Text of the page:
160
150
140
130
120
110
100
0.03
0.03
0.03
0.03
0.03
0.03
0.03
0.03
0.03
0.03
Ounces of BAC Ounces of BAC Ounces of
Light Beer
Light Beer
Light Beer
21 oz.
20 oz.
19 oz.
18 oz.
17 oz.
16 oz.
15 oz.
14 oz.
13 oz.
11 oz.
0.05
0.05
0.05
0.05
0.05
0.05
0.05
0.05
0.05
0.05
34 oz.
33 oz.
32 oz.
30 oz.
29 oz.
27 oz.
25 oz.
22 oz.
21 oz.
20 oz.
0.07
0.07
0.07
0.07
0.07
0.07
0.07
0.07
0.07
0.07
50 oz.
46 oz.
44 oz.
41 oz.
39 oz.
37 oz.
34 oz.
32 oz.
29 oz.
28 oz.
Basic Assumption:
12 oz of Light Beer = 1 oz of 86 proof liquor (.43 oz per drink)
Under 21 years old Zero Tolerance
Elimination of Alcohol
PROCESS
Breath
Urine
Sweat
} 10%
LIVER 90%
TIME FACTORS
About 0.015 BAC Reduction Per Hour
Therefore:
BAC of 0.05 = 3.5 hours for removal
BAC of 0.07 = 5.0 hours for removal
BAC of 0.10 = 7.0 hours for removal
BAC of 0.15 = 10.0 hours for removal
Assumption: Adult male 150-180 lbs. with normal liver function
ELIMINATION RATE
BECOMES SOBER (.00) @ 1:00 pm
STARTS DRINKING (.00) @ 9:00 pm
BAC
.20
STOPS DRINKING (.15) @ 12:30 am
HITS PEAK BAC (.17) @ 1:00 am
.15
INTOXICATED LEGALLY (.08)
@ 7:00 am
.10
.05
IMPAIRED (.05) @ 9:00 am
.00
9 10
HRS 1
11
2
12
3
1
4
ABSORPTION
Source: AAA
2
5
3
6
4
7
5
8
6 7
9 10
8
11
9 10
12 13
ELIMINATION
11 12 1
14 15 16
Affects of Alcohol
on Driving
Risk of Crash Death Much
Greater Even at Low BAC
Levels (2.5% Increase Risk)
Vision
Attention
Perception
Reaction Time
Tracking, Steering
Information Processing
Coordination
Relative Risk of Death in a Crash for 1619 yr. Olds by BAC Level
BLOOD ALCOHOL
CONTENT
.015 - .049
.05 - .079
.08 - .099
.10 - .149
.15 AND GREATER
INCREASED RISK
OF DEATH
2.5%
9.0%
40.0%
90.0%
420.0%
STUDY INCLUDES COMPARISON OF SINGLE VEHICLE
COLLISIONS IN AGE GROUP
Don’t be Deluded
Drinking and Driving is…





Deceptive
Dangerous
Destructive
Disabling
Deadly
Zero Tolerance Law
Under 21
BAC above .02%
NHRSA 265 – A:2
Over 21
Under .08 but over .03 could still
result in a DWI conviction under the
laws of evidence.
NHRSA 265 – A:11
Legal Ramifications
In New Hampshire, Operating under the influence of drugs
or Liquor, First offense: Class B Misdemeanor, fine not
less than $500.00, must attend impaired driver intervention
program prior to getting license back, driver license
revoked for not less than 9 months to 2 years.
RSA 265-A:18
Aggravated OUI is Class A misdemeanor, Fine not less
than $750.00 mandatory sentence of not less than 10
consecutive days (3 county Jail, 7 MOP), License revoked
for 18 months – 2 years
Aggravated OUI with serious injury/death – class
B felony
Other Legal Ramifications
Implied Consent Law RSA 265 –A:4
Open Container Law RSA 265 – A:44
Unlawful Possession RSA 179:10
In NH you can be charged with Unlawful
Possession and intoxication if you are under 21 &
possess any amount of alcohol, even if you have
consumed none of it, even if it is in a sealed
container.
You can be charged with this if you are under 21
and consume any amount of alcohol, . 02%
Unlawful Possession is punishable by a fine up to
$300 for a first offense.
So if you’re going
to drive…
And if you’re
going to drink…
OTHER DRUGS
• CATEGORIES
• Nonprescription & Over the Counter
• Prescription
• Illegal or Illicit
• TYPES
• Hallucinogens
• Stimulants
• Depressants
Stimulants
Drugs that speed up the
central nervous system
• Nicotine
• Amphetamines
• Caffeine
Depressants
Drugs that slow the
central nervous system
•
•
•
•
•
Alcohol
Barbiturates
Sleeping pills
Tranquilizers
Narcotics ─ heroin,
codeine, morphine
Effects of
Stimulants
• Gives user a feeling of
high energy and
alertness leading to
increased risk taking
• Sometimes used to try
and stay awake when
tired
• Reduced reaction time,
impair motor skills,
dims vision
• Aggressive and
overconfident
Effects of
Depressants:
• Become very relaxed
• Lose inhibitions
• Irritability
• Confusion
• Drowsy
• Dizzy
• Poor hand-eye
coordination
Hallucinogens
Unpredictable mind altering drugs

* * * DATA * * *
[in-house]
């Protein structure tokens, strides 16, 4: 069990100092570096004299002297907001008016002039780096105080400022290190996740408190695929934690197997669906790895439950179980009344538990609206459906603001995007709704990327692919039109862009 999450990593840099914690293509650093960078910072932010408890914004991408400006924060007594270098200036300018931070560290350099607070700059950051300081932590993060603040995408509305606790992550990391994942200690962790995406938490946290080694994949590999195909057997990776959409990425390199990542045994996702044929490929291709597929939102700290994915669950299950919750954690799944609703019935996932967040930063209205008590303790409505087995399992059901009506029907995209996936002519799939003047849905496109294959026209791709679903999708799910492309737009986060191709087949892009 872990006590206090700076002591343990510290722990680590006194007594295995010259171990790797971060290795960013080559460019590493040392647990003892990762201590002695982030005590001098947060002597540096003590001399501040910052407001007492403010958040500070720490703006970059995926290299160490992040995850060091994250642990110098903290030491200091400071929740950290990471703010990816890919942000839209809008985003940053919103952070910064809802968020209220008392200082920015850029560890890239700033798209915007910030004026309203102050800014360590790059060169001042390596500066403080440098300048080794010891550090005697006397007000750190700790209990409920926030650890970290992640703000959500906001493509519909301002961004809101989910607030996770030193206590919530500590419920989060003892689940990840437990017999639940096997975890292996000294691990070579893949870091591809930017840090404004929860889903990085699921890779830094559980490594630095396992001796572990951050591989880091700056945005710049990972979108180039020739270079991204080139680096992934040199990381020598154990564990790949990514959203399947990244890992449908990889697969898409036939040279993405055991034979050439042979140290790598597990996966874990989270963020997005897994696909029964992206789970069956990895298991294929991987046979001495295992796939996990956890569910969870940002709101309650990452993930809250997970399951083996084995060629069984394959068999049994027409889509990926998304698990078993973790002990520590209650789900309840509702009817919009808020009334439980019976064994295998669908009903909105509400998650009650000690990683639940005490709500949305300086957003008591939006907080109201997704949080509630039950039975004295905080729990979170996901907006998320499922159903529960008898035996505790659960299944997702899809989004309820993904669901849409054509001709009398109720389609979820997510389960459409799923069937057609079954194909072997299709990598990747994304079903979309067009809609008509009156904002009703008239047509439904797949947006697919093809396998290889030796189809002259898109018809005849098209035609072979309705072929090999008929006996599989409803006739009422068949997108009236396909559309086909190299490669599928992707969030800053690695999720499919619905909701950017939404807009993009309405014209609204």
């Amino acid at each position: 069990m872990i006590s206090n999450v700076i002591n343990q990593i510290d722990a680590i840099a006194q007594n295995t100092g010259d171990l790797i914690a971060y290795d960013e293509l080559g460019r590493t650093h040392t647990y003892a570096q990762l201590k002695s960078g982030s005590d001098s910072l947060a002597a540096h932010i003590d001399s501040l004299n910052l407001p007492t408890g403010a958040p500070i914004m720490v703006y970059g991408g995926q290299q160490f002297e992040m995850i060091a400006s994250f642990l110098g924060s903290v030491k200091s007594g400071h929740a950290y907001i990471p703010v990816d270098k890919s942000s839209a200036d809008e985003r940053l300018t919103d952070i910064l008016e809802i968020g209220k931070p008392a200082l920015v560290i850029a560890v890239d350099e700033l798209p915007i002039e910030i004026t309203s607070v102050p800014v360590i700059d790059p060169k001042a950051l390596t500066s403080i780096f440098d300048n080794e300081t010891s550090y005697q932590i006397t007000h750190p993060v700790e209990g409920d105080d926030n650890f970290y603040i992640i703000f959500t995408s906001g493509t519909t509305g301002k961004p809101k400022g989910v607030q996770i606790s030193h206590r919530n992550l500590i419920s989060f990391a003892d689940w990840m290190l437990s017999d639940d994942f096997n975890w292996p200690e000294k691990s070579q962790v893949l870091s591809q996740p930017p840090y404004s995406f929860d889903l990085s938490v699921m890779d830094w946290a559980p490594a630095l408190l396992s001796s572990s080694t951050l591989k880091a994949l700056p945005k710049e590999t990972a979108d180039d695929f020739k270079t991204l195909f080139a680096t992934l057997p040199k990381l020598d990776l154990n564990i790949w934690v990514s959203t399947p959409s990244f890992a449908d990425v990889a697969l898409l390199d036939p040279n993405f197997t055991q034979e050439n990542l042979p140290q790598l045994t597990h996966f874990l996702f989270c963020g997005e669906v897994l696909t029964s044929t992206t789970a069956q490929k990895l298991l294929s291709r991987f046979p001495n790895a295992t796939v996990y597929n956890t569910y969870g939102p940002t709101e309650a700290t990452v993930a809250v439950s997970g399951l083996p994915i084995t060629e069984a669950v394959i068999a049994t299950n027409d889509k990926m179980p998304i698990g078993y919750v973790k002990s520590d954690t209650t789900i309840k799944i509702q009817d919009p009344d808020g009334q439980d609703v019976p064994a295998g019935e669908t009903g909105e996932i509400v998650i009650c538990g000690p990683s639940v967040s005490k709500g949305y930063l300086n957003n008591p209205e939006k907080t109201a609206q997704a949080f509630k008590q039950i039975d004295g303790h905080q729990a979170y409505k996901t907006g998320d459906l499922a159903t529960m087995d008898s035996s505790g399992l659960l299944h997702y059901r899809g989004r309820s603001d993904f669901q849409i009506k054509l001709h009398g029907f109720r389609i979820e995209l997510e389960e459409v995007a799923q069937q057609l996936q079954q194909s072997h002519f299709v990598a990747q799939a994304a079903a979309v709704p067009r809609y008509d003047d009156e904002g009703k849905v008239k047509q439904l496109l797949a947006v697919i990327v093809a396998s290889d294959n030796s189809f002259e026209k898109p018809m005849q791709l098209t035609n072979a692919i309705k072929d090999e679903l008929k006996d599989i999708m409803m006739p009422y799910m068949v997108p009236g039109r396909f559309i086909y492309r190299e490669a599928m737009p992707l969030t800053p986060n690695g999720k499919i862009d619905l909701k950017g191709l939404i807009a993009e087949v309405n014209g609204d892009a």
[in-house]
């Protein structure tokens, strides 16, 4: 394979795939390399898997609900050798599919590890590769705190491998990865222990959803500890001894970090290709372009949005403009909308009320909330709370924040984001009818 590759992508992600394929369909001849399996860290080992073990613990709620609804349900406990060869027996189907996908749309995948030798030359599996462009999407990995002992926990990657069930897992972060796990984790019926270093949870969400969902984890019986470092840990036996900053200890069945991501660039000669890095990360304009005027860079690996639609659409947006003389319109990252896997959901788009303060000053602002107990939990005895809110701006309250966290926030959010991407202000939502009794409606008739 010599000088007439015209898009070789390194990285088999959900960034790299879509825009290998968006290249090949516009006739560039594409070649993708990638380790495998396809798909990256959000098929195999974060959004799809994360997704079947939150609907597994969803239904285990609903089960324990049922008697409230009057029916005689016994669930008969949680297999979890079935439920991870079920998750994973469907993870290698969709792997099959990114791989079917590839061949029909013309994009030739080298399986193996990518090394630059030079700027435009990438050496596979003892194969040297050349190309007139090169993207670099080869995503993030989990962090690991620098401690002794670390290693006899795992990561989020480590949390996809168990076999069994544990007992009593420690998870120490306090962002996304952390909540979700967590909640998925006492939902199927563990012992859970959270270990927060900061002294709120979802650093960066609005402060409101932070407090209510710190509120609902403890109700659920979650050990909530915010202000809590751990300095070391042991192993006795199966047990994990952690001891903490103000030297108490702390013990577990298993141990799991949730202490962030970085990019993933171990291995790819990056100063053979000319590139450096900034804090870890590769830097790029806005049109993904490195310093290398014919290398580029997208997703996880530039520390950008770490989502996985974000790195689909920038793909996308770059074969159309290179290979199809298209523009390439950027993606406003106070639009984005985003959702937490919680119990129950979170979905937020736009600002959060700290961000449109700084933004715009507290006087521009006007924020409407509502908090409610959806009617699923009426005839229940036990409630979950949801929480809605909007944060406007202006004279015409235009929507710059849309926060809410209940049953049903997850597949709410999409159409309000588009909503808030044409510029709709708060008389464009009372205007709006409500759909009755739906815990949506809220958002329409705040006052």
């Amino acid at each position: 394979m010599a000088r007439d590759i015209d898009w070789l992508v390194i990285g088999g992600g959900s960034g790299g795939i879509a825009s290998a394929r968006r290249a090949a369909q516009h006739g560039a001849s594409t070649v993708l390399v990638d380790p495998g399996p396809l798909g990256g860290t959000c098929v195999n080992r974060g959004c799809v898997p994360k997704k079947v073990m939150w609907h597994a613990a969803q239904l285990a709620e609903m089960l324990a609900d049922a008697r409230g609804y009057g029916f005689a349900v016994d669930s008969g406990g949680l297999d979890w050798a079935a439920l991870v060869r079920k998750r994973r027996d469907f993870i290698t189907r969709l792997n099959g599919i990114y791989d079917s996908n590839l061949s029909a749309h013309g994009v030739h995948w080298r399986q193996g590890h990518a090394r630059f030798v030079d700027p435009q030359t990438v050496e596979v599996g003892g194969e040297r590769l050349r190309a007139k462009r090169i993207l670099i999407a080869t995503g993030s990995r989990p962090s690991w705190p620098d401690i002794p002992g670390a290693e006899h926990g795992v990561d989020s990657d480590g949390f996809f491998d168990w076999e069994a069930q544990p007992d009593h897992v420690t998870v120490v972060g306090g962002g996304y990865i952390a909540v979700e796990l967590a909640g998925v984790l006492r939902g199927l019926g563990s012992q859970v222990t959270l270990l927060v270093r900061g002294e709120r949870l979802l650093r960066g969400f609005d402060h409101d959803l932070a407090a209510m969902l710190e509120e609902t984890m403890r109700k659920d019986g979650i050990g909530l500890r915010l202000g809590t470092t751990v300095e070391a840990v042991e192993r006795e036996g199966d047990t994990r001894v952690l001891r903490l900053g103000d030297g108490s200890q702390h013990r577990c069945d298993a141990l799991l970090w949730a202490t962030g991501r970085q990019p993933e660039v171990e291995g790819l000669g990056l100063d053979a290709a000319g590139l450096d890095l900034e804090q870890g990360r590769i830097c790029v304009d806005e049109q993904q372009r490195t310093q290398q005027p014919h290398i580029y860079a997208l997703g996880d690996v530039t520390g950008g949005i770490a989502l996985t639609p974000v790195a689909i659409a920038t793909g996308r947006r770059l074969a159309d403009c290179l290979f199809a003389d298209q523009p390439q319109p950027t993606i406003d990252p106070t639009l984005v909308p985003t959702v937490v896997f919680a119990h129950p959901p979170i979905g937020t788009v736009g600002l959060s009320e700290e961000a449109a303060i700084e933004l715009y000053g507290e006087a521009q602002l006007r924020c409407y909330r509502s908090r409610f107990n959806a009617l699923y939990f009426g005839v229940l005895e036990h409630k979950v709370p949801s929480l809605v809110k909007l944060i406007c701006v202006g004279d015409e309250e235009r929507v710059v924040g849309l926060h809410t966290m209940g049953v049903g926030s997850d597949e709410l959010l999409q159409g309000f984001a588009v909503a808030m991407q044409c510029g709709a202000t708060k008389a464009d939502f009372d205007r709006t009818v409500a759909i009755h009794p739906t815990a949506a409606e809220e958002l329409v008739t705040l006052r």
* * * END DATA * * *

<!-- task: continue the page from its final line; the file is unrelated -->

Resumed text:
that alter personality. Examples
include:
• Cannabis (Marijuana, Hashish)
• LSD
• PCP – angel dust
• Psilocybin
• Volatile (household inhalants )
Marijuana and Driving
• Marijuana hinders the user's short-term
memory and he/she may have trouble
handling complex tasks
• Because of the drug’s effects on
perceptions and reaction time, users
could be involved in automobile crashes
• Marijuana causes acute effects on
impairment for up to 4-6 hours following
typical recreational use
Marijuana and Driving
Following cannabis use critical skills
for safe operation of motor vehicles
include:
•
•
•
•
•
•
•
•
•
Measures of coordination
Tracking
Vigilance
Memory
Learning
Attention
Perception & Information processing
Decision making
Distance judgment
Research has shown that marijuana
effects may continue up to 24 hours
after use
Physical Effects of Hallucinogens
Can cause panic or terror
Distort sense of direction,
distance, and time
Altered depth
perception
Drowsiness
Impairs judgment and
decision-making
Impaired vision
Fragmented thought
process
Impaired spatial
relationships and
passage of time
Coordination
(acceleration and braking
control)
OTHER DRUGS: Methamphetamine
Methamphetamine is a powerfully
addictive and violent drug
Commonly known as:
Meth
Speed
Chalk
Crystal
Crank
Glass
Ice
Methamphetamine
Abusers suffer paranoia, auditory hallucinations,
mood disturbances, and delusions (for example, the
sensation of insects creeping on the skin)
The paranoia can result in homicidal as well as
suicidal thoughts
Impairment causes distraction, disorientation, motor
excitation, hyperactive reflexes, general cognitive
impairment, or withdrawal and fatigue
Methamphetamine may cause dizziness, blurred
vision, or restlessness, and it may hide the symptoms
of extreme tiredness
Methamphetamine
In studies of drive-off-the-road type crashes, high
speed, failing to stop, diminished divided attention,
inattentive driving, impatience, and high risk driving
have been reported.
Significant impairment of driving performance would
also be expected during drug withdrawal.
Driving and driver behaviors included speeding, lane
travel, erratic driving, accidents, nervousness, rapid
and non-stop speech, unintelligible speech,
disorientation, agitation, staggering and awkward
movements, irrational or violent behavior, and
unconsciousness.
Over-The-Counter (OTC)
Examples include:
•
Aspirin or other pain relievers
•
Cold and allergy remedies
•
Arthritis and back pain medications
Physical effects of OTC drugs:
•
Drowsiness, dizziness, slowed reaction
time and poor judgment
•
Always read the labels and know the
effects that can occur!
Combining Drugs
 Combining drugs, or combining
other drugs with alcohol will
increase the effects of both.
 This combination is called the
synergistic effect and is extremely
dangerous.
+
=
Dangerous
Synergistic Effect!
Decision Making Filters

Does it Solve the Problem?

What do I have to Gain; to Lose?

Will it pass the test of time (is the solution lasting)?

Is it right (legal, ethical, moral)?

How will this choice affect (me, others, and/or property)?

Am I proud of my choice (willing to share my choice with:)
•
Family?
•
Friends?
•
Work, profession, school associates?
•
Community and church members, neighbors?

Willing to have it as Front Page Headlines?

Does it make the face in the mirror look good?
Its All About Decisions
Split Second